Monday, June 22, 2015

Institutionalizing Medicine 

I think that the biggest challenge facing health care management today is the institutionalization of medicine – a profession that has historically defended itself vigorously against any loss of independence, a stand that has enjoyed general public support.  As evidence of that support, I frequently ask people whether they think their doctors should have bosses.  I have yet to get an unqualified “yes” as an answer. 

So it’s the brave healthcare executive who tries to incorporate the medical profession into a program for addressing the health care issues of the day. 

And yet there is little choice other than to try to do so.  Although they never say so in so many words, Obamacare, insurance companies, employers and other major health care players are adopting strategies and implementing programs that can only be responded to effectively by making the medical profession a part of the effort – in other words, by institutionalizing medicine.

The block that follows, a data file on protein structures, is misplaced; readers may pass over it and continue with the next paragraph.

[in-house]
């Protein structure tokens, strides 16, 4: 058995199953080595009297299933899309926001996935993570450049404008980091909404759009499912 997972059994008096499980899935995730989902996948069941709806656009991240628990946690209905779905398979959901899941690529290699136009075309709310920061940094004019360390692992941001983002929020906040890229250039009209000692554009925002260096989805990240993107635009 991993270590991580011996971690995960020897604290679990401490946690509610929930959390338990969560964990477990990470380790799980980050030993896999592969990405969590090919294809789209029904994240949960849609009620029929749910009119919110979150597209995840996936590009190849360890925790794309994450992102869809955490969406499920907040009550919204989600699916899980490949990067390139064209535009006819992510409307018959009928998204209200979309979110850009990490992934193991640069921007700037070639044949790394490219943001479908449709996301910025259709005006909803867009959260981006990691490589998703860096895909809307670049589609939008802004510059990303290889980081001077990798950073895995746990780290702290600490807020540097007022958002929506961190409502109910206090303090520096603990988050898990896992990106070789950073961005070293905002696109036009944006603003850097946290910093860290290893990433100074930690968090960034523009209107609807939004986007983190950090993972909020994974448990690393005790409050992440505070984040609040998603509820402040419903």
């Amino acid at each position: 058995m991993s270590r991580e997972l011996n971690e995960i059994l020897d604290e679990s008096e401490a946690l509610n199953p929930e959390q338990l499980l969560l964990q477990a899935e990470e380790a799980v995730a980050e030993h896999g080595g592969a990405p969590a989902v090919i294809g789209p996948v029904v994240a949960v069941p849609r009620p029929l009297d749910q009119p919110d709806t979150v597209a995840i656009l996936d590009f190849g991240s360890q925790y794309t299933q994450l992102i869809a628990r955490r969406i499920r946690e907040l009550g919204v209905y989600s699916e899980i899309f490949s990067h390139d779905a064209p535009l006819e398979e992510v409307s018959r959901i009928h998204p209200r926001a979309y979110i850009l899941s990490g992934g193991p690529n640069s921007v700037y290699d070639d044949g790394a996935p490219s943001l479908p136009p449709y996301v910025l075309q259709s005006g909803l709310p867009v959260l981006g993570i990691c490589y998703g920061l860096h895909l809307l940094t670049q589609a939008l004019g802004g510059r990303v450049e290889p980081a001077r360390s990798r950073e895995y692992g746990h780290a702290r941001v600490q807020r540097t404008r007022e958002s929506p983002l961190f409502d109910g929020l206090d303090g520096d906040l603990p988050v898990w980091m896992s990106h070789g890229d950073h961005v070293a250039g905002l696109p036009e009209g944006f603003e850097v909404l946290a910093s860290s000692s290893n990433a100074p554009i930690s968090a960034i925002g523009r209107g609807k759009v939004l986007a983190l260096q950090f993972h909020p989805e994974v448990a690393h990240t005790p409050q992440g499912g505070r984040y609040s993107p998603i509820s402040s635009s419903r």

It is not easy.  The June issue of H&HN, the journal of the American Hospital Association, carries an article entitled The New Health Care CEO.  The article reports a survey on what health care CEO’s consider to be “the primary hurdle to achieving your organization’s strategic priorities”  The results are: 

Physician buy-in and engagement                            26%
Financial constraints                                                    15%
Organizational barriers to collaboration                  26%
Lack of talent or skill sets for key roles                     14%
Cultural impediments within the organization        14% 

I think it reasonable to suspect that every item listed, except for financial constraints, has to do with the institutionalization of medicine.





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